When ‘time’ arrives, that “thing” gets popped out of the queue, and awake is called on it. Since this example uses a function: Function’s awake method just evaluates the function, passing in some time information. So it prints oh hi.

At this point, the return value is important. If it’s not a number, then it stops here. If it is a number, then a new time is calculated = now + that number, and the same thing gets put back into the queue at the new time. (“Return value” for a routine/task is the wait or yield value. For an event pattern like Pbind, it’s .delta on the event.)

SC’s timing is oriented towards time deltas, not toward metrical position.

So let’s take that 1.02 example, and call the reference barline 0.

  • Awake at 0, reschedule for 1.02.
  • Awake at 1.02, reschedule for 2.04.
  • Awake at 2.04, reschedule for 3.06.
  • Awake at 3.06, reschedule for 4.08.

But to re-sync for the bar line, you need 4.00, not 4.08.

So the pattern’s natural timing must be interrupted.

A key fact about scheduling is that there is no way to un-schedule anything: once it goes into the queue, it will awake. So in the original event stream player is going to wake up at 4.08. (How, then, does anything stop? The state of the object may be changed so that it does nothing upon awake.)

So to re-jigger the time, it’s necessary to deactivate the old event stream player, and schedule a new one for 4.0.

This is exactly what Pdef does when you replace the entire source pattern. It’s an all-new pattern, so it can’t use the old stream player – must deactivate it (one part of rescheduling) – and it must make a new one, which it’s free to schedule at a different time. So this (by luck!) happens to do both of the things that are needed for rescheduling.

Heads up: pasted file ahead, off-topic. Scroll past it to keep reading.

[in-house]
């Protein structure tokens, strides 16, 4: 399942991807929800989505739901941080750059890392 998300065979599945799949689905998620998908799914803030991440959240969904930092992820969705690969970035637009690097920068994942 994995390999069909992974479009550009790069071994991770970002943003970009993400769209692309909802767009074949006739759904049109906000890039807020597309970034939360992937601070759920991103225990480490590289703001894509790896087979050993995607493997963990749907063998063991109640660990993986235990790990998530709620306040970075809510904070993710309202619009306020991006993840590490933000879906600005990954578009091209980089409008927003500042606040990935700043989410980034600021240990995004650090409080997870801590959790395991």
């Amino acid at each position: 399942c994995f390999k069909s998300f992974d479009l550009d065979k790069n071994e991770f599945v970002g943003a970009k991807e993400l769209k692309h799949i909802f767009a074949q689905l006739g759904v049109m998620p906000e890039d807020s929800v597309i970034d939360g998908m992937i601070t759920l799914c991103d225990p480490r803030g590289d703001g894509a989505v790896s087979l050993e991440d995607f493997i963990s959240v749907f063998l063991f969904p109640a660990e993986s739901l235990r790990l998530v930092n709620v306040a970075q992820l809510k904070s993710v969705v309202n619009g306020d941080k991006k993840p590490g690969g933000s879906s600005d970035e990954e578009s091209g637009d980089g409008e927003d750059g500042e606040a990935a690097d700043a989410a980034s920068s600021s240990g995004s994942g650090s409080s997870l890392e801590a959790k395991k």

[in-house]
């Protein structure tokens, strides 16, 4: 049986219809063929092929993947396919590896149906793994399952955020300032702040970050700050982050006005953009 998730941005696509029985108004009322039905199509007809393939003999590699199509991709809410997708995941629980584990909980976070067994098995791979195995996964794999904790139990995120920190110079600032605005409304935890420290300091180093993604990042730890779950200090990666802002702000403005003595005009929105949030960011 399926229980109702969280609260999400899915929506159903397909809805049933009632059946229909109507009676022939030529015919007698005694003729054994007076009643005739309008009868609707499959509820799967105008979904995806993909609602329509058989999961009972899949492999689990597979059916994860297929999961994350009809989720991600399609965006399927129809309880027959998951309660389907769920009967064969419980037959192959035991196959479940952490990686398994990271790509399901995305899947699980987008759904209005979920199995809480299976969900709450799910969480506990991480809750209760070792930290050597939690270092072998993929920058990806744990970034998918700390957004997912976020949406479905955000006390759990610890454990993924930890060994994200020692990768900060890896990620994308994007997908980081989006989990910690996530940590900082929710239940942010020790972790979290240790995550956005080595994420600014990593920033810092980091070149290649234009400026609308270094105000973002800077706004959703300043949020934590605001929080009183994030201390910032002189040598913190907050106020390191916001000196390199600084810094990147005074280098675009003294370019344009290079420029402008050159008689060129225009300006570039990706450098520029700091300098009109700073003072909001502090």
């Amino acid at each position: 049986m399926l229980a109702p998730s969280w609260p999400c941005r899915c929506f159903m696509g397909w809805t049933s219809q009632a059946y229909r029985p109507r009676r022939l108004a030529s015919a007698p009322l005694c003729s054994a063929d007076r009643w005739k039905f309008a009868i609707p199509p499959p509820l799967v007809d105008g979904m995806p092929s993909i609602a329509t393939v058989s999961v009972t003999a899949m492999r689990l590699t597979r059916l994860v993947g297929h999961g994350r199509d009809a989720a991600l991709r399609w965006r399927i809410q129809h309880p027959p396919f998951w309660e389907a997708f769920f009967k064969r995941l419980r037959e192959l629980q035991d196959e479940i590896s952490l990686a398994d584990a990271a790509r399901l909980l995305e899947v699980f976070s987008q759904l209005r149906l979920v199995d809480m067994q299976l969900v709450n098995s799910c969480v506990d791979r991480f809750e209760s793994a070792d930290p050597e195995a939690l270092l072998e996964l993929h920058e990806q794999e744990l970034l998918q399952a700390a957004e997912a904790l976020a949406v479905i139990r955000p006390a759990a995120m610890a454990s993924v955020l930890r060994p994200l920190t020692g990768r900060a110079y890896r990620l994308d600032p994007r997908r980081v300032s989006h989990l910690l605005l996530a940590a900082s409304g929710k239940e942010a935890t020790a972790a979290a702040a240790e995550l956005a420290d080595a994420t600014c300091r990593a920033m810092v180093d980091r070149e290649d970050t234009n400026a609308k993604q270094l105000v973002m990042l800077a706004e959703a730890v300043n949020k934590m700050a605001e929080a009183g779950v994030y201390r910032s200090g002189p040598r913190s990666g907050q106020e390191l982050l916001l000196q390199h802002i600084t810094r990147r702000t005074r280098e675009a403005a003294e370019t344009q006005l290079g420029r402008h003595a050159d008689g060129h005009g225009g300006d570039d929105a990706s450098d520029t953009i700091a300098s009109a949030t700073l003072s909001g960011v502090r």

Pbindef has a different purpose: to keep some of the streams running continuously, while replacing others.

For the unchanged streams to run continuously, it has to keep going with the same event stream player. So it does not automatically deactivate the old and replace it. So, under “natural” usage, there is no way for Pbindef to reschedule.

So the purpose of my code examples from yesterday was to force a new stream player to be scheduled on the bar line, while pulling data from a Pbindef.

For this, there are two possible cases:

  1. Maybe you want everything in the Pbindef to reset to the beginning. For kick and hi-hat, this is probably enough – if the other parameters are constant values, you can’t tell the difference between resetting and continuing. That’s my \kik and \k example.

  2. Or, maybe you want only the timing to go back to the bar line, while other streams keep going, unaffected. For instance, in an arpeggiator, you might want to change the rhythm but not break the note pattern. This is where it gets complicated, because you need to isolate the non-resetting data streams away from the timing stream.

    • Maybe you don’t need this yet, in which case, you could safely forget about that longer example.
    • Or maybe you do need it, in which case… just be prepared: with the main pattern library, this is never going to be as easy as you want it to be.


1 Like

If there is a way to retime and restart the Pdef while replaceing data with a pbindef , I guess that’s ok too
So it behaves like a Pdef that 's reanalayzed .

I’m pretty sure that’s the \kik and \k example that I posted yesterday.